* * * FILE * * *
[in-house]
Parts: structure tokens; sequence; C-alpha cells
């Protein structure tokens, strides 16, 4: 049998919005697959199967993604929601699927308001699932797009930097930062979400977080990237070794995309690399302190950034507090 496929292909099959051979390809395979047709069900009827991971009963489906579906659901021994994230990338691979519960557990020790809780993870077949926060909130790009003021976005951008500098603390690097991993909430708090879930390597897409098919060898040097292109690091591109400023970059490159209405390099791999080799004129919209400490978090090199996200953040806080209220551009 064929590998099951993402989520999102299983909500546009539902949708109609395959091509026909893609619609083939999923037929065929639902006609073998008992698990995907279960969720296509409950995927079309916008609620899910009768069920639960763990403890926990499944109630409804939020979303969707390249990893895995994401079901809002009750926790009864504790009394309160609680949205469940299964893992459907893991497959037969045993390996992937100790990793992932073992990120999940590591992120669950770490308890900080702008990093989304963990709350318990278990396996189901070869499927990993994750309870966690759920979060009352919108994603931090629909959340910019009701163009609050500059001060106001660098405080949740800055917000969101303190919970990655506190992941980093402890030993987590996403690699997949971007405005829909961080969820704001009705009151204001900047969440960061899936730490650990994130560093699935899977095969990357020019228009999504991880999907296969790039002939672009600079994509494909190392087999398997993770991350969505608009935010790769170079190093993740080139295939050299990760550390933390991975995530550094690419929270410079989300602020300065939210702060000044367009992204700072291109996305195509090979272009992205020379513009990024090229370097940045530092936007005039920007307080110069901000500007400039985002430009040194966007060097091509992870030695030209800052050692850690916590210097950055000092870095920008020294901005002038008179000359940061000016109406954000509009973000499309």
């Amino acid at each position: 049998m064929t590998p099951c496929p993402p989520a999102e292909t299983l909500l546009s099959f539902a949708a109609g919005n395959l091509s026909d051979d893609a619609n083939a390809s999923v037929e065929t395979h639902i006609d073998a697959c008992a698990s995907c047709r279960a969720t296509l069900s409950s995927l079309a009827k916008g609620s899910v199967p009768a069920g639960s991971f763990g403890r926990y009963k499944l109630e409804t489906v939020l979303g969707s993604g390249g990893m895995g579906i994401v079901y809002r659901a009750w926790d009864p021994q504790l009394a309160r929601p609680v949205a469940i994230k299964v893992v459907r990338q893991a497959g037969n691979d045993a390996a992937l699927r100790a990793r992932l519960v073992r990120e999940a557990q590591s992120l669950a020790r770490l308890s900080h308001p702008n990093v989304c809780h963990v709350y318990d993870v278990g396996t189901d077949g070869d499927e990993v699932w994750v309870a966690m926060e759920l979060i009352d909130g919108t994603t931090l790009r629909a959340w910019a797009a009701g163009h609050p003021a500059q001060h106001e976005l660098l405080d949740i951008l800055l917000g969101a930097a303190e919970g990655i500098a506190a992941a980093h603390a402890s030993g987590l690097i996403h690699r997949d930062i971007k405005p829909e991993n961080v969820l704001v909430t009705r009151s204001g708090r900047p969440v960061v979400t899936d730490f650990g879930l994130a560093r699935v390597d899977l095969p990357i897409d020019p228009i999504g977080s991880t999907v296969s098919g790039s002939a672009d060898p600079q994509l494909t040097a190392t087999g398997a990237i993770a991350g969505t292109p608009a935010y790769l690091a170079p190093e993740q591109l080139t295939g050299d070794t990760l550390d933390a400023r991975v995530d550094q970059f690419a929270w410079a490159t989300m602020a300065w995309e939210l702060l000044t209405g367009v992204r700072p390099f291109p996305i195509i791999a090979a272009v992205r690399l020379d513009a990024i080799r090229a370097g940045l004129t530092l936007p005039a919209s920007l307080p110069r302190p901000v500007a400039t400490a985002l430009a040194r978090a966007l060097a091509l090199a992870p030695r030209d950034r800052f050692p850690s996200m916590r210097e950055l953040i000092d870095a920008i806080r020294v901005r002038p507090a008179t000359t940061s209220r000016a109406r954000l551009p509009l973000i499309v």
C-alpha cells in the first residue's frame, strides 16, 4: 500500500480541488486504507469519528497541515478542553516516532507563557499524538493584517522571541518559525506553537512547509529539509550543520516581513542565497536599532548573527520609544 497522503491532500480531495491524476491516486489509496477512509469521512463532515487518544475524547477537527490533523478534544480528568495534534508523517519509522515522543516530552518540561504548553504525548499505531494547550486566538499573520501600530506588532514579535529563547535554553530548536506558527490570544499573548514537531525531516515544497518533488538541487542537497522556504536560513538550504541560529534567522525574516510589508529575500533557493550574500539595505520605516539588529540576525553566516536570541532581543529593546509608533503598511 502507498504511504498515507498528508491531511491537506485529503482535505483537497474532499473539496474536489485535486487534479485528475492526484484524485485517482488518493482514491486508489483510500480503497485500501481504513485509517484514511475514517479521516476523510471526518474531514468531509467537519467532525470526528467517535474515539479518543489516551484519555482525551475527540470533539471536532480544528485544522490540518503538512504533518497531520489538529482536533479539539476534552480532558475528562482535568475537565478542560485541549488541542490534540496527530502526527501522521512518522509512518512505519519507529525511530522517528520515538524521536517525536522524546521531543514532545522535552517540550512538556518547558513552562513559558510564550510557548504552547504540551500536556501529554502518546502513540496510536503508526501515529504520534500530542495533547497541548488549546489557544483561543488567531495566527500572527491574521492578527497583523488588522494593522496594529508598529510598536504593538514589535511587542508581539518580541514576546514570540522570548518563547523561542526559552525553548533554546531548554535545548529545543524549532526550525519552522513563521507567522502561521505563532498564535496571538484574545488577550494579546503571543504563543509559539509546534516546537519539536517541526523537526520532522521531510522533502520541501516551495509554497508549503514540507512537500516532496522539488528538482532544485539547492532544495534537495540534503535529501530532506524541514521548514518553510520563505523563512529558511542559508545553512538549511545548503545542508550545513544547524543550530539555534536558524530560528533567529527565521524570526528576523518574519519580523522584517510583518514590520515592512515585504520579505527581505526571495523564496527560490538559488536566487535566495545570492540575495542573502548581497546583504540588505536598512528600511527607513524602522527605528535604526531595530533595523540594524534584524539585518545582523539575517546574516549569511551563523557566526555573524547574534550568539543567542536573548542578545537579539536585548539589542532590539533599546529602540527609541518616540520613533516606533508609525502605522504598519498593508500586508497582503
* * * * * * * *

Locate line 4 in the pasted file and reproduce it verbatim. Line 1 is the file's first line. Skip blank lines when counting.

């Amino acid at each position: 049998m064929t590998p099951c496929p993402p989520a999102e292909t299983l909500l546009s099959f539902a949708a109609g919005n395959l091509s026909d051979d893609a619609n083939a390809s999923v037929e065929t395979h639902i006609d073998a697959c008992a698990s995907c047709r279960a969720t296509l069900s409950s995927l079309a009827k916008g609620s899910v199967p009768a069920g639960s991971f763990g403890r926990y009963k499944l109630e409804t489906v939020l979303g969707s993604g390249g990893m895995g579906i994401v079901y809002r659901a009750w926790d009864p021994q504790l009394a309160r929601p609680v949205a469940i994230k299964v893992v459907r990338q893991a497959g037969n691979d045993a390996a992937l699927r100790a990793r992932l519960v073992r990120e999940a557990q590591s992120l669950a020790r770490l308890s900080h308001p702008n990093v989304c809780h963990v709350y318990d993870v278990g396996t189901d077949g070869d499927e990993v699932w994750v309870a966690m926060e759920l979060i009352d909130g919108t994603t931090l790009r629909a959340w910019a797009a009701g163009h609050p003021a500059q001060h106001e976005l660098l405080d949740i951008l800055l917000g969101a930097a303190e919970g990655i500098a506190a992941a980093h603390a402890s030993g987590l690097i996403h690699r997949d930062i971007k405005p829909e991993n961080v969820l704001v909430t009705r009151s204001g708090r900047p969440v960061v979400t899936d730490f650990g879930l994130a560093r699935v390597d899977l095969p990357i897409d020019p228009i999504g977080s991880t999907v296969s098919g790039s002939a672009d060898p600079q994509l494909t040097a190392t087999g398997a990237i993770a991350g969505t292109p608009a935010y790769l690091a170079p190093e993740q591109l080139t295939g050299d070794t990760l550390d933390a400023r991975v995530d550094q970059f690419a929270w410079a490159t989300m602020a300065w995309e939210l702060l000044t209405g367009v992204r700072p390099f291109p996305i195509i791999a090979a272009v992205r690399l020379d513009a990024i080799r090229a370097g940045l004129t530092l936007p005039a919209s920007l307080p110069r302190p901000v500007a400039t400490a985002l430009a040194r978090a966007l060097a091509l090199a992870p030695r030209d950034r800052f050692p850690s996200m916590r210097e950055l953040i000092d870095a920008i806080r020294v901005r002038p507090a008179t000359t940061s209220r000016a109406r954000l551009p509009l973000i499309v």